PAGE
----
Nuclear forensics sleuths trace the origin of trafficked material
X-ray of a suitcase that contained nuclear material. In August 1994, three men who were expected to be carrying plutonium arrived in Munich from Moscow. Gamma-ray detectors did not respond when their luggage was checked, but X-rays showed a stainless steel container and tin cans.
Light-water reactors (PWR, BWR, and VVER) were excluded as the origin of the plutonium because the isotopic composition of plutonium after a typical irradiation period of three years in these reactors would have been significantly different. Materials-testing reactors using 36%–90% enriched uranium-235 were also excluded because a higher plutonium-238 abundance would have been expected in this case. Most likely, a reactor type with a softer neutron spectrum (e.g., heavy-water or graphite-moderated) was used for production.
Nuclear material seized at the Munich airport. The suitcase contained 560 grams of plutonium- and uranium-oxide powder (below left) and 210 grams of lithium metal (below center). The structure of the mixed-oxide powder was determined by scanning electron microscopy (SEM). The micrograph (below right) shows the three distinct shapes of the powder: plutonium-oxide platelets, plutonium-oxide rods, and uranium-oxide hexagons.
In this case, the nuclear reactor would have operated with an initial fuel enrichment of 1.8% uranium-235 to yield the uranium composition, assuming of course that the uranium and plutonium were from the same reactor. This scenario was also proposed by plutonium isotopic correlation. However, the plutonium-238 and -242 abundances were too high to originate from the low-burn-up spent fuel of an RBMK-1000 reactor. Thus, most likely, the plutonium was a mixture of different spent fuels (e.g., a low-burn-up or weapons-grade plutonium and a high-burn-up fuel) and had no direct connection with the uranium present.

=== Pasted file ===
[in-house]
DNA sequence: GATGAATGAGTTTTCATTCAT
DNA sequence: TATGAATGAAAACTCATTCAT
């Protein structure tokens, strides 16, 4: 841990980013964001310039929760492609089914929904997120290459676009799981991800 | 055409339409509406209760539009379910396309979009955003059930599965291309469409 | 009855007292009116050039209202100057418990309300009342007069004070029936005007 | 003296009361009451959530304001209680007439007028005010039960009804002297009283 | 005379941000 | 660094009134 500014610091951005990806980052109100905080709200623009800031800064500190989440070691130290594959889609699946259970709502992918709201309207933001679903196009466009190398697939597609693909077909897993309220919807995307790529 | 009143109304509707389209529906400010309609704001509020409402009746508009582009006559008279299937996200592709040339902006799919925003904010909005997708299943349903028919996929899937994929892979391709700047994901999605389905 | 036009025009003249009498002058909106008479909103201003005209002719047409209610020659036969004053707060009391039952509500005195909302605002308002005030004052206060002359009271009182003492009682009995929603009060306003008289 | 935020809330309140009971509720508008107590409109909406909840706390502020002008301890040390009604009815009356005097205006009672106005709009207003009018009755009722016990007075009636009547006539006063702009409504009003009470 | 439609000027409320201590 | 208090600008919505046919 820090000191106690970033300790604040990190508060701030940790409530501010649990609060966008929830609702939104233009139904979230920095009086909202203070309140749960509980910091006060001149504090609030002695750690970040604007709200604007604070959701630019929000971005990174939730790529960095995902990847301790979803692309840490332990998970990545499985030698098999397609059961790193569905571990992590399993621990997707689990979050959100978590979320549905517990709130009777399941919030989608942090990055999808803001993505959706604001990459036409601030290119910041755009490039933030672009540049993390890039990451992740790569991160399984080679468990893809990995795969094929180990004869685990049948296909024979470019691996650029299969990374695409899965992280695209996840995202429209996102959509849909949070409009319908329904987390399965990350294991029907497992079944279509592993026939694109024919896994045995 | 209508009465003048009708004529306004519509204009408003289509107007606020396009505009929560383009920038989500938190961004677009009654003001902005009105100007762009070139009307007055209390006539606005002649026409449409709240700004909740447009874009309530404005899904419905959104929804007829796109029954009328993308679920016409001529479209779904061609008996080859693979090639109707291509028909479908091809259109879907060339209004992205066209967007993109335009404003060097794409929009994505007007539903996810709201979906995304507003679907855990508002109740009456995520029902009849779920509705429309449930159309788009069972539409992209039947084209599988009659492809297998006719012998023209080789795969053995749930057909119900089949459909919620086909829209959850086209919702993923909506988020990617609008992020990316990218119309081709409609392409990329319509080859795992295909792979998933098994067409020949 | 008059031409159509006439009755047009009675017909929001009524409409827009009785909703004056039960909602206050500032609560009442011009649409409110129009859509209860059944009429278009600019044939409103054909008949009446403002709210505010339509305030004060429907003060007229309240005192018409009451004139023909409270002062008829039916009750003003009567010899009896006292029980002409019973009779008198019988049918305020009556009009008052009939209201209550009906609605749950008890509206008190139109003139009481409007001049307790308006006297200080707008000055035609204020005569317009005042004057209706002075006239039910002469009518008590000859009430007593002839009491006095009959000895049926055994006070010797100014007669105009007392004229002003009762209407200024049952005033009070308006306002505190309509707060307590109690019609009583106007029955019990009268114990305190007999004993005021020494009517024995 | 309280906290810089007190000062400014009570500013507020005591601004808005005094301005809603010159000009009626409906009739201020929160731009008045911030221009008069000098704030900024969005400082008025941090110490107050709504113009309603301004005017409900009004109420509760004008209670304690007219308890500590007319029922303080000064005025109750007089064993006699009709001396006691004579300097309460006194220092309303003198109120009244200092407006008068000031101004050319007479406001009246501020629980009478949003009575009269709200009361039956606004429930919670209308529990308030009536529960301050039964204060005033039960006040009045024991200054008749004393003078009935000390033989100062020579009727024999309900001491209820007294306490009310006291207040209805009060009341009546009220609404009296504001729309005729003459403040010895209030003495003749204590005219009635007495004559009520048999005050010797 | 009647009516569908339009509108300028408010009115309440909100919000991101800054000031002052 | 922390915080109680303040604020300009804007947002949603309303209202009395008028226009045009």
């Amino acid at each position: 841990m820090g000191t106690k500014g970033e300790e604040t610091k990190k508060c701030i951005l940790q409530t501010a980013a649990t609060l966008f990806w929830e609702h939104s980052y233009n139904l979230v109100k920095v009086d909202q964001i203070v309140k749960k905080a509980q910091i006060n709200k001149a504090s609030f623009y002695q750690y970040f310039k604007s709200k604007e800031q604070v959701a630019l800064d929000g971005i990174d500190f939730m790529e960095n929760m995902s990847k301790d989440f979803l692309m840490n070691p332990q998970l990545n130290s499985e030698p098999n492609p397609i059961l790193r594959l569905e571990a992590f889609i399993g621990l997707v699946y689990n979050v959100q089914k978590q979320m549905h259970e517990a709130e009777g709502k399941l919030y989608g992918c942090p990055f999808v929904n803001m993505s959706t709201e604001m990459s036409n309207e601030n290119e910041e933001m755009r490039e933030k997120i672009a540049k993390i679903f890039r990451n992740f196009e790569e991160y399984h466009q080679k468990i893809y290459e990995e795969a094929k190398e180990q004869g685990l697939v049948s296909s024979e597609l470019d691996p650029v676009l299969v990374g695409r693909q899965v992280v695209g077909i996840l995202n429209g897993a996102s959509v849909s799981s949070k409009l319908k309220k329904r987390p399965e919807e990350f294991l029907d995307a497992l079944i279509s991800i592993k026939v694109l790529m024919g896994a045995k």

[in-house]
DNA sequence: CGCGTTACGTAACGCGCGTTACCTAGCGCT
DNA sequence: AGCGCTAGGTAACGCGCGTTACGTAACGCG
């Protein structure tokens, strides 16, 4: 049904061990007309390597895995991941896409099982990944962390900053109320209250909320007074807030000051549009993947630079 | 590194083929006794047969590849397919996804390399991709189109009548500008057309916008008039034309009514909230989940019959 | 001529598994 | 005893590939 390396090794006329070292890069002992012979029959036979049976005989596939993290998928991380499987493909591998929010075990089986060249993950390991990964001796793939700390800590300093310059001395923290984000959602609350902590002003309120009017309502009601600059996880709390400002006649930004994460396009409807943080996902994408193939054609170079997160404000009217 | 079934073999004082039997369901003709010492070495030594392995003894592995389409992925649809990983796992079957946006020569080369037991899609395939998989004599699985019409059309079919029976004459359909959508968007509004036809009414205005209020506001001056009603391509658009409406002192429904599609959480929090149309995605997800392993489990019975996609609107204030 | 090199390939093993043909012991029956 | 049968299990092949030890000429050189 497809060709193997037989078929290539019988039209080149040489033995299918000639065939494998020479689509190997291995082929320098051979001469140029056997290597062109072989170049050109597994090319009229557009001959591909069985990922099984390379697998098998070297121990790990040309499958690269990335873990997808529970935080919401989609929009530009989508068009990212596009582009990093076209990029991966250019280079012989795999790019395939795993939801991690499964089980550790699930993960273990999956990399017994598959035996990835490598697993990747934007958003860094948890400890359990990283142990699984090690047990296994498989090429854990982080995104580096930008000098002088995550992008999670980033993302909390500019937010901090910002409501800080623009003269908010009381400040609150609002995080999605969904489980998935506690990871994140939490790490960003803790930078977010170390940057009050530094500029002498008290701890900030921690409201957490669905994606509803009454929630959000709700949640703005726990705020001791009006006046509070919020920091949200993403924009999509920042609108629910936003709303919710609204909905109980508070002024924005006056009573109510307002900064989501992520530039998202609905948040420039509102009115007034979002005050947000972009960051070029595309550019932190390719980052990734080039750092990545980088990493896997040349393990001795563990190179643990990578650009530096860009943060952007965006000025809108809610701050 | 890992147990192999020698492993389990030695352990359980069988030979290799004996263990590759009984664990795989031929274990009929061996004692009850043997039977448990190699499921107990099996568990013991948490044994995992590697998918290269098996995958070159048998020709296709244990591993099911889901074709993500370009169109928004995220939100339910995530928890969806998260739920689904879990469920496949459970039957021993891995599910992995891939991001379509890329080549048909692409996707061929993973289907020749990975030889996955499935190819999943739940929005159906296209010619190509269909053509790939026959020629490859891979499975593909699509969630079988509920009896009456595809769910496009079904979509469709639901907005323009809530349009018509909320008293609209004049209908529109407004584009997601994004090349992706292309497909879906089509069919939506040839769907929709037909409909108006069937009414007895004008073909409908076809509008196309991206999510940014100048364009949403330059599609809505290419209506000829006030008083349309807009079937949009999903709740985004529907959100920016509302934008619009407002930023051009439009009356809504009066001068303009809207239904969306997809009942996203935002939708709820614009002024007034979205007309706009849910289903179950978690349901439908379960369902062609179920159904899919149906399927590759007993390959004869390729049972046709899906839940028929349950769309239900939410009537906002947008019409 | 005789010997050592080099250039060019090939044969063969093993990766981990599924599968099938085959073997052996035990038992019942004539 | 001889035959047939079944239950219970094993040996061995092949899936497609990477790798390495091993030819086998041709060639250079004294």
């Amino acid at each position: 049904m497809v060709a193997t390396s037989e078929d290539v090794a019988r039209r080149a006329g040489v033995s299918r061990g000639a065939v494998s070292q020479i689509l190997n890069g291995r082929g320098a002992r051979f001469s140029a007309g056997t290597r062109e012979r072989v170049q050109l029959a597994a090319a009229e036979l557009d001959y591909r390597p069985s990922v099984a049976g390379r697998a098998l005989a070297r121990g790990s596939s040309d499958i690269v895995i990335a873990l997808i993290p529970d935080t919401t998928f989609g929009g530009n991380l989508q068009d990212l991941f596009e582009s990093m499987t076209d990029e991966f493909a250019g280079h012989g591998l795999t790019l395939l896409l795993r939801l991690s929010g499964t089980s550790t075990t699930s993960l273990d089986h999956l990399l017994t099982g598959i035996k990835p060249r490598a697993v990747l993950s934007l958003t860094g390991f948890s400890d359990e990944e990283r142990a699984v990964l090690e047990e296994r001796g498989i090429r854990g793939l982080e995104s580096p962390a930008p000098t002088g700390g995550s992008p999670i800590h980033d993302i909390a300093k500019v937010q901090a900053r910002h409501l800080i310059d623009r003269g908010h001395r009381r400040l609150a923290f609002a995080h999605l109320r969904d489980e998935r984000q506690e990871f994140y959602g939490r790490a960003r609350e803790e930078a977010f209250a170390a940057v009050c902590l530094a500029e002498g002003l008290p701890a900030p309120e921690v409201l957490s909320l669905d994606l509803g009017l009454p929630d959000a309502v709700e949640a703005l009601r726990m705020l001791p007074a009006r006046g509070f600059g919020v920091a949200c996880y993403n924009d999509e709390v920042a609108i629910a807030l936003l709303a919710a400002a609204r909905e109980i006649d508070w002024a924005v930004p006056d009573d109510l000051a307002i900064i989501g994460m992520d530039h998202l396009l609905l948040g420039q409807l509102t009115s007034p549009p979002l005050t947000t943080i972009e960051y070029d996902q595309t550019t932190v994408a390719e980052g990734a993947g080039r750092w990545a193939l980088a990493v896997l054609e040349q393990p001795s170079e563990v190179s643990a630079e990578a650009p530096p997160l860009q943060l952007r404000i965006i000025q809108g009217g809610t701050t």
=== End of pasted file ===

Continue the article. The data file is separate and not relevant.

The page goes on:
Platelet analysis. The plutonium-oxide (PuO2) platelets in the seized Munich mixed-oxide powder were examined in detail by scanning electron microscopy (SEM), above, to determine platelet-size distribution, and by transmission electron microscopy (TEM), below, to determine grain-size distribution. The SEM analysis shows a reference sample of PuO2 from a known fabrication plant (above left) and the PuO2 platelets from the sample seized at the Munich airport in 1994 (above center). The SEM analysis (above right) does not show a significant difference between the two samples. The TEM analysis shows a reference sample of PuO2 from a known fabrication plant (below left) and the PuO2 platelets from the sample seized at the Munich airport in 1994 (below center). It is interesting to note that both of the TEM pictures were taken at the same magnification. The TEM analysis (below right) reveals a remarkable difference in grain-size distribution, indicating that a different production process was used for manufacturing the PuO2.
Because the powder consisted of two different plutonium particle types, individual microparticles were analyzed by SIMS to determine if their isotopic compositions were identical or if the earlier determined isotopic composition for the bulk material was a result of mixing two different compositions. The plutonium-240/-239 ratios in the platelets and the rod-shaped particles were slightly different (0.1159 ± 0.0012 and 0.1245 ± 0.0026, respectively). However, the difference was much too small to conclude that one plutonium particle type originated from weapons-grade plutonium (plutonium-240/-239 < 0.05) and the other type from high-burn-up fuel (plutonium-240/-239 ~ 0.4–0.7). Therefore, the mixing must have taken place before the particles were produced.